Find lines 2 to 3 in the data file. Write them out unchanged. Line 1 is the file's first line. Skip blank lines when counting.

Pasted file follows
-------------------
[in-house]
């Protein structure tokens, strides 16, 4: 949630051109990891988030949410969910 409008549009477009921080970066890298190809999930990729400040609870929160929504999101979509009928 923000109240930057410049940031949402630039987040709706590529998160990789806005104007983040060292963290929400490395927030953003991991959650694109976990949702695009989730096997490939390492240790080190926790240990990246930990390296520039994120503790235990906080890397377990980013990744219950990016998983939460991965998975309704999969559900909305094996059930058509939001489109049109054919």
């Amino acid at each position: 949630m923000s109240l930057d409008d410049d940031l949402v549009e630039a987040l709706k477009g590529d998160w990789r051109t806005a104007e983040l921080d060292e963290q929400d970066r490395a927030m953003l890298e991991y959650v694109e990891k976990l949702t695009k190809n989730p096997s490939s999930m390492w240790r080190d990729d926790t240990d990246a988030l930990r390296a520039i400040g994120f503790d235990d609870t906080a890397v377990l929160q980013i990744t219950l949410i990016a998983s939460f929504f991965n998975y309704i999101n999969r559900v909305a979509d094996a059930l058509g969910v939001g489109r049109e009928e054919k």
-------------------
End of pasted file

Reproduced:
């Protein structure tokens, strides 16, 4: 949630051109990891988030949410969910 409008549009477009921080970066890298190809999930990729400040609870929160929504999101979509009928 923000109240930057410049940031949402630039987040709706590529998160990789806005104007983040060292963290929400490395927030953003991991959650694109976990949702695009989730096997490939390492240790080190926790240990990246930990390296520039994120503790235990906080890397377990980013990744219950990016998983939460991965998975309704999969559900909305094996059930058509939001489109049109054919």
């Amino acid at each position: 949630m923000s109240l930057d409008d410049d940031l949402v549009e630039a987040l709706k477009g590529d998160w990789r051109t806005a104007e983040l921080d060292e963290q929400d970066r490395a927030m953003l890298e991991y959650v694109e990891k976990l949702t695009k190809n989730p096997s490939s999930m390492w240790r080190d990729d926790t240990d990246a988030l930990r390296a520039i400040g994120f503790d235990d609870t906080a890397v377990l929160q980013i990744t219950l949410i990016a998983s939460f929504f991965n998975y309704i999101n999969r559900v909305a979509d094996a059930l058509g969910v939001g489109r049109e009928e054919k």